Artistic Partners

The SPCO is recognized for its innovative approach to artistic leadership. In 2004, the SPCO transferred broad artistic responsibilities from a music director to the SPCO musicians and an intentionally diverse group of Artistic Partners. The current roster of Artistic Partners consists of Italian conductor Roberto Abbado, American pianist Jeremy Denk, Swedish clarinetist Martin Fröst, Moldovan violinist Patricia Kopatchinskaja, German pianist Christian Zacharias, and Austrian violinist Thomas Zehetmair. Finnish violinist Pekka Kuusisto and British multi-instrumentalist and Baroque specialist Jonathan Cohen will be joining the team of Artistic Partners starting in the 2016.17 season. Past Artistic Partners include pianist Pierre-Laurent Aimard, conductor Douglas Boyd, violinist Joshua Bell, conductor Nicholas McGegan, and pianist and composer Stephen Prutsman. In collaboration with a committee of SPCO musicians and management, the Artistic Partners develop distinctive multi-year programming plans focused on the particular musical interests they share with the SPCO.

Jonathan Cohen, Conductor Photo: Marco Borggreve

Jonathan Cohen

“…rising like a shooting star through the period performance sector…”
— Huffington Post

“What musical intelligence! … Jonathan Cohen appears as one of the spokesmen of ‘Baroque 2.0.’ …This is the exploration of a wider range of nuances and subtleties in many combinations and colorings.” — Le Devoir

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Jeremy Denk

“Mr. Denk, clearly, is a pianist you want to hear no matter what he performs, in whatever combination – both for his penetrating intellectual engagement with the music and for the generosity of his playing.” — The New York Times

“Denk is a pianist with much more than commendable technical skills. His keen intellectual curiosity, combined with insightful phrasing, can generate unusually vivid interpretations of an extensive repertoire.” — The Baltimore Sun


Martin Fröst

“. . . if you’re lucky, you’ll sometimes encounter a performance . . . so full of imagination, spirit and technical skill that simply standing and applauding enthusiastically seems faint praise. If only a leaping or flying ovation were possible.” — The Pioneer Press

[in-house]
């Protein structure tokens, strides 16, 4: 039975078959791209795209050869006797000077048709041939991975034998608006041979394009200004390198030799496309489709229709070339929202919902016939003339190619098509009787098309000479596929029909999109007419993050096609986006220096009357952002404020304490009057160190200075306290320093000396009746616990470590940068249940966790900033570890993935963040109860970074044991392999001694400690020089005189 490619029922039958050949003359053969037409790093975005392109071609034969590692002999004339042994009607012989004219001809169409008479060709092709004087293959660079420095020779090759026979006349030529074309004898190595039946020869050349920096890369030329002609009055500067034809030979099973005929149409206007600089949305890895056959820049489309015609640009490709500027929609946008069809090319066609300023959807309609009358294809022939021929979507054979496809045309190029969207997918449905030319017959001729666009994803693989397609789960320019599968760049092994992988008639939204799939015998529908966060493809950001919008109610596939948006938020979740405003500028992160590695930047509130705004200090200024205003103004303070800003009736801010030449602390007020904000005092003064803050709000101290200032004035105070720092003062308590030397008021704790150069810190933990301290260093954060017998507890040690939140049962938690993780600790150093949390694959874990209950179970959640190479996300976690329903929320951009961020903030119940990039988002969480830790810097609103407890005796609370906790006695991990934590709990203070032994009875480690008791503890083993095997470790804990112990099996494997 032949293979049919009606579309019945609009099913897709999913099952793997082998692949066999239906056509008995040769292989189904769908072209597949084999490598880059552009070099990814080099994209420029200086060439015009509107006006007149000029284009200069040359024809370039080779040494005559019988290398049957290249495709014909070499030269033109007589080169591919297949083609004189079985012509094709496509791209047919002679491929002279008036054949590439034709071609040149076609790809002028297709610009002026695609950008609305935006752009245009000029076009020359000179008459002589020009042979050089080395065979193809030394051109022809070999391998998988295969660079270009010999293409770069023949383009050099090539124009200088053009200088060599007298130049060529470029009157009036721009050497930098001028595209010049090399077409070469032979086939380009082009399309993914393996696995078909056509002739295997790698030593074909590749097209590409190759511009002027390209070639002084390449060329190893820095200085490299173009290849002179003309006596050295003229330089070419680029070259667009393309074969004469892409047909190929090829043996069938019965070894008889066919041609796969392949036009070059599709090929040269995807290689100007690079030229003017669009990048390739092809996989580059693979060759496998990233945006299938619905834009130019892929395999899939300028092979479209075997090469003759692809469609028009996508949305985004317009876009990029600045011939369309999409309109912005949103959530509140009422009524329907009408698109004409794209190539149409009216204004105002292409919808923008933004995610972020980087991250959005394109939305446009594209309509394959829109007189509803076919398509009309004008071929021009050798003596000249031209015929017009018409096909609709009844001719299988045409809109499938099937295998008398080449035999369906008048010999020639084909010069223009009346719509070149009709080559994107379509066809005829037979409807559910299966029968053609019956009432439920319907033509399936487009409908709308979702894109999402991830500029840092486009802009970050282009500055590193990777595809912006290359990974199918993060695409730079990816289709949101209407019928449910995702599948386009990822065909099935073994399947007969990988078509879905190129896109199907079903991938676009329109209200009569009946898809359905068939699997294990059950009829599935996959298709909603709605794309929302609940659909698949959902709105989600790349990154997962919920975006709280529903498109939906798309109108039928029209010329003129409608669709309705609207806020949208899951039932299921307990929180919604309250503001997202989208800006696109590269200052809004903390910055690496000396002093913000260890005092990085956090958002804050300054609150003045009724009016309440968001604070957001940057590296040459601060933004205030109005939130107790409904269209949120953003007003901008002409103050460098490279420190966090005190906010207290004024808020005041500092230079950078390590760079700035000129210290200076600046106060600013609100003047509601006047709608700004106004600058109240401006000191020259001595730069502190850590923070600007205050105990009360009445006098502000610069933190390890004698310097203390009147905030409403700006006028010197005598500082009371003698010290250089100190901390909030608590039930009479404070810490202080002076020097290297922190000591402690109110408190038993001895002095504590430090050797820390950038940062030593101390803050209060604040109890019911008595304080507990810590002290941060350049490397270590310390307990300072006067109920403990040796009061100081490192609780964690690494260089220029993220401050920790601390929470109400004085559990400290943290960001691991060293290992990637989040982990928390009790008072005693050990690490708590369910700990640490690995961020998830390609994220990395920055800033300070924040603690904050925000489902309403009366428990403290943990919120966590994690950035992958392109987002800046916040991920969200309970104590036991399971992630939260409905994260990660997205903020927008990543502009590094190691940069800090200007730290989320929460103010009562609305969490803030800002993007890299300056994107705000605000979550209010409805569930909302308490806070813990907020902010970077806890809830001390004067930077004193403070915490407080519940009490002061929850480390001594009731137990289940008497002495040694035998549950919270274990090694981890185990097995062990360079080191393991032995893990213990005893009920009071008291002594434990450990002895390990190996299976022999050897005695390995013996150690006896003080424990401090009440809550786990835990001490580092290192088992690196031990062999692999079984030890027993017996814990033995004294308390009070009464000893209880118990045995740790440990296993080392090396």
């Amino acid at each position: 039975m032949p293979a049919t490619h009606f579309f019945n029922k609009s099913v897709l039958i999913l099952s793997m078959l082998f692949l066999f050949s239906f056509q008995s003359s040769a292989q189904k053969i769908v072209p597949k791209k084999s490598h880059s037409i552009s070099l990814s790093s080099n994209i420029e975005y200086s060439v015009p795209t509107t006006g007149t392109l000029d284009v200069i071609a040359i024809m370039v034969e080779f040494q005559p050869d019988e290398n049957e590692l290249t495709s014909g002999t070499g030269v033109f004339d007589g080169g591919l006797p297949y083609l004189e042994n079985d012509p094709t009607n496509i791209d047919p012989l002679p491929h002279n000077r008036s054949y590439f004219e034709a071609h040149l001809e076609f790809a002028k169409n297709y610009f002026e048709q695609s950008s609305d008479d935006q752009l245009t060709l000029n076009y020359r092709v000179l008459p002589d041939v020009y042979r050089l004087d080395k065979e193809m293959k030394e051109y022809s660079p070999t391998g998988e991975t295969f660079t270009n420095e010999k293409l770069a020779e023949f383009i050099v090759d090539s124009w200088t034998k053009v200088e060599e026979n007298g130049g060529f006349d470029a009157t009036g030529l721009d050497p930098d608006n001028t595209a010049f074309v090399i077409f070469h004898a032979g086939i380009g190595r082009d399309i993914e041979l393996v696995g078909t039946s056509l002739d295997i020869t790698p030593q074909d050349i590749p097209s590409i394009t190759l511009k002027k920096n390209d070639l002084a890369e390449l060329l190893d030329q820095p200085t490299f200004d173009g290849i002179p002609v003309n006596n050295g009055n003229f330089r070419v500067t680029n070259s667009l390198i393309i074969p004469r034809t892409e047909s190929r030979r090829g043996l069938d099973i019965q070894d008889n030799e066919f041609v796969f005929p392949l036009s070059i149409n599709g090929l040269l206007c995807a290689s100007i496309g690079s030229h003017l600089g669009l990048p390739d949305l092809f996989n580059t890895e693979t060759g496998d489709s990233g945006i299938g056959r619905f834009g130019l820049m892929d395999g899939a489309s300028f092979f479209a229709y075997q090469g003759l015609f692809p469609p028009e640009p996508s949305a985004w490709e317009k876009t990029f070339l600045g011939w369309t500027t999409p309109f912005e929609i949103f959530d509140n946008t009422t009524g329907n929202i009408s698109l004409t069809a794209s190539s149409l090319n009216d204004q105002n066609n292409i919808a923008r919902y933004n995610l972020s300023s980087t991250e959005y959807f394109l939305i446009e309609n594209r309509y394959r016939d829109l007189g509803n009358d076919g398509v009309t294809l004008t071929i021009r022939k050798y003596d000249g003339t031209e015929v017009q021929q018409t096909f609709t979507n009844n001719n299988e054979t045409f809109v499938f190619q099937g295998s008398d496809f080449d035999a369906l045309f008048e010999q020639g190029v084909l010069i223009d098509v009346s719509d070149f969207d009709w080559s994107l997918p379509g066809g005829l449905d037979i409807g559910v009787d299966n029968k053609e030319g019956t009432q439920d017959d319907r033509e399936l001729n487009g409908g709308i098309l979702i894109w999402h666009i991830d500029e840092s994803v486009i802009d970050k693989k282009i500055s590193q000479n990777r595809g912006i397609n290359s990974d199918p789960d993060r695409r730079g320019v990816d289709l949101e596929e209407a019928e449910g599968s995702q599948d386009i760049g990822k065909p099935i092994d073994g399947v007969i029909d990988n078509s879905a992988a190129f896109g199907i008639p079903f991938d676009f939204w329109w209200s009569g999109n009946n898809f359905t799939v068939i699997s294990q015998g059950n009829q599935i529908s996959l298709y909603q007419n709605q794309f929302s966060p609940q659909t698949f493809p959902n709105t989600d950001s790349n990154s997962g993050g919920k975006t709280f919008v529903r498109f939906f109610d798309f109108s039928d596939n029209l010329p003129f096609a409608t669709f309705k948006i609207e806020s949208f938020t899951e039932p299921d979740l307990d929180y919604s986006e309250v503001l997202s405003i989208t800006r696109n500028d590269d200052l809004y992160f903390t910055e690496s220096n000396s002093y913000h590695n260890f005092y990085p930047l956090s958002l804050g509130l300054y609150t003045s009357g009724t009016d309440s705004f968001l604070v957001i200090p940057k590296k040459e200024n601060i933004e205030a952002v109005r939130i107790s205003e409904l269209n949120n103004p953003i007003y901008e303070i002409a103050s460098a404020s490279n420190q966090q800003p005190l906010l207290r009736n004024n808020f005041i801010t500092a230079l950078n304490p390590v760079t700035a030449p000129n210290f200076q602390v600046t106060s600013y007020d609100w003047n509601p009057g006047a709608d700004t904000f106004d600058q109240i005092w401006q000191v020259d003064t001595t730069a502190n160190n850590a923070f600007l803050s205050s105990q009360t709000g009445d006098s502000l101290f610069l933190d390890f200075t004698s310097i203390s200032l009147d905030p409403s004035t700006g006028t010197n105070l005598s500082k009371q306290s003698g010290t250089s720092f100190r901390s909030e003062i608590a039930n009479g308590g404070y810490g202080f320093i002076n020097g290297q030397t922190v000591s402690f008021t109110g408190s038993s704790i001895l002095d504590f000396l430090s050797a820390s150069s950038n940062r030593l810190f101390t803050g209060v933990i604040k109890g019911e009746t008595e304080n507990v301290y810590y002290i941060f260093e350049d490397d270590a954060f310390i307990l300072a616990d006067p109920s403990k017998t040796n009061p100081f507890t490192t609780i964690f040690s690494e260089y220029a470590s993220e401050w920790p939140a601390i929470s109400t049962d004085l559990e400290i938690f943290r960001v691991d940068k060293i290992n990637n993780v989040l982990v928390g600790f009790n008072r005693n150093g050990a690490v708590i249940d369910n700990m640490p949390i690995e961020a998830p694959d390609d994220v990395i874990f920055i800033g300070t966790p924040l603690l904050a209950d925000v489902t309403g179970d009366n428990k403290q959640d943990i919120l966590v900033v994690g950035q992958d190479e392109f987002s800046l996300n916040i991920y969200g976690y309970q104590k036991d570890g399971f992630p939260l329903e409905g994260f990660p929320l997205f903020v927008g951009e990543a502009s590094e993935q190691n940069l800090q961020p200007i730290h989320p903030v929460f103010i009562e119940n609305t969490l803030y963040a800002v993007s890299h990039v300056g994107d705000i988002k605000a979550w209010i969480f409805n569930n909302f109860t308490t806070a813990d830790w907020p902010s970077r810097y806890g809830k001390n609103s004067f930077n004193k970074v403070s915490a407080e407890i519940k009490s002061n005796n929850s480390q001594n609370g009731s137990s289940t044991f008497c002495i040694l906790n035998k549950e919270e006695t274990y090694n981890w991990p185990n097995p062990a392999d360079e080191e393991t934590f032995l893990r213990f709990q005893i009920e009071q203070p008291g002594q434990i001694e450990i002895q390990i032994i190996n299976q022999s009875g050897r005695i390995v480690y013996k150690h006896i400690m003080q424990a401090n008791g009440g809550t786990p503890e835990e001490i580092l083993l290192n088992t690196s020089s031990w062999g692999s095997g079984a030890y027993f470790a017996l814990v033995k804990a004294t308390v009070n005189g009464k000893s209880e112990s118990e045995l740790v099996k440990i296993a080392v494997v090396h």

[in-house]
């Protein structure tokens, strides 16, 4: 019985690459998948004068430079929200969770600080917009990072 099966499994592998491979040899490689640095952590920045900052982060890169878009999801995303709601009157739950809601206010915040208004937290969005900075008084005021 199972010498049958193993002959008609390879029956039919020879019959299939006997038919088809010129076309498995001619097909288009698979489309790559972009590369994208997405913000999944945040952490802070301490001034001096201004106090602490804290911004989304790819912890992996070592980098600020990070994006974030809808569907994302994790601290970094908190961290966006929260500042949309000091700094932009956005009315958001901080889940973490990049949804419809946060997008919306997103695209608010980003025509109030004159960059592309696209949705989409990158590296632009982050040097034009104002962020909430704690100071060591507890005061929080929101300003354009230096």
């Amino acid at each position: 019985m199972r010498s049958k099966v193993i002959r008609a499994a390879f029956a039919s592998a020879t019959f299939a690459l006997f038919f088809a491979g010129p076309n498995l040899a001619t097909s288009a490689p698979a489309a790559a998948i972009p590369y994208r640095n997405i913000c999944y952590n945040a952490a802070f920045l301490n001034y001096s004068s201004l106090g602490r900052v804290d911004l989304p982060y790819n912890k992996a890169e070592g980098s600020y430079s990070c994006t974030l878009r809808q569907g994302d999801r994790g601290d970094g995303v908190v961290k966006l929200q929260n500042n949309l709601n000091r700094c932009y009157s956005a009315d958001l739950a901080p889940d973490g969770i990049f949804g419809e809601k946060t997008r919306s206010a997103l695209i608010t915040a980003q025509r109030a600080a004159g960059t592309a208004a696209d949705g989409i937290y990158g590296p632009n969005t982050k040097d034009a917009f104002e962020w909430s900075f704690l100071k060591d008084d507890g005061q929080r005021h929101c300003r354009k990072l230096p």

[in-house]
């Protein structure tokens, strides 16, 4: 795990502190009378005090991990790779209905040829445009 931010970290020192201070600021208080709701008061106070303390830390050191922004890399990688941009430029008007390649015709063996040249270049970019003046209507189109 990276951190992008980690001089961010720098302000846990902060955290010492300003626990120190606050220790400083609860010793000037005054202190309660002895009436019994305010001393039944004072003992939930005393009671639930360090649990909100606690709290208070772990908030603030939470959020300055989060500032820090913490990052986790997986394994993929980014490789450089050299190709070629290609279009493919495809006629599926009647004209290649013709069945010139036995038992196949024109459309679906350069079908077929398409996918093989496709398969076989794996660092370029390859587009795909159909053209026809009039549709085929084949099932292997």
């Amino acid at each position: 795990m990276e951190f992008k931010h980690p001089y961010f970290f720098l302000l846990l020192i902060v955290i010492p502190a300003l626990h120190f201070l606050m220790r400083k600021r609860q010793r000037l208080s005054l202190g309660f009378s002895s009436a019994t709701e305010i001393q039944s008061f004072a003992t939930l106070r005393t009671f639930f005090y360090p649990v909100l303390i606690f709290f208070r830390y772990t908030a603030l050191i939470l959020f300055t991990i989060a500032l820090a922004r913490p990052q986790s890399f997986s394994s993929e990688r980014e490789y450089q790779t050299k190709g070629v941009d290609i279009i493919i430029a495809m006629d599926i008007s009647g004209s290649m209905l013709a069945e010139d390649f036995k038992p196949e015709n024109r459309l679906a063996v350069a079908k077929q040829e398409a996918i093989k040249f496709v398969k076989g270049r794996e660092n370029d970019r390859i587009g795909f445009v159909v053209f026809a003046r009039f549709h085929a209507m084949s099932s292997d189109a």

“Fröst exhibited a virtuosity and a musicianship unsurpassed by any clarinetist — perhaps any instrumentalist — in my memory.” — The New York Times

Patricia Kopatchinskaja Photo: Marco Borggreve for Naive

Patricia Kopatchinskaja

“Practice saying the name. Patricia Kopatchinskaja is a Moldovan violinist who has recently soared to fame. What is beyond argument is her fierce questing intelligence, allied to a virtuosity that lets her turn her instrument into a thousand characters in a drama to which only she has the script. Touching, mesmerizing and slightly mad: like everything she does.” — The Times, London

“A performer who puts the fun back into music making.”
— The Telegraph, Australia

Pekka Kuusisto High Res 2 - credit Kaapo Kamu SQUARE

Pekka Kuusisto

“Pekka Kuusisto’s rare gift is to become rather than perform the music he plays.”  — The Guardian

“If you’ve encountered an uncomfortably aristocratic air at some classical music concerts you’ve attended, be assured that violinist Pekka Kuusisto seems intent upon doing away with that.” ­— Pioneer Press

“His breathless tempo in the finale left both orchestra…and audience pleasantly warm. I went home singing….he is not so much a violinist as a musician who happens to play the violin.” — Star Tribune

Zehetmair square web

Thomas Zehetmair

“Artistic Partner Thomas Zehetmair conducted with passion, driving the music dramatically, creating a sense of devastation and mourning in the orchestra’s dissonances. As soloist, he made the most of the violin’s anguished utterances in his raw, uninhibited playing.” — The Star Tribune

“Music has to do with life. Music has to do with drama. The main issue is to convince people that listening to classical music is one of the greatest experiences you can have.” — Thomas Zehetmair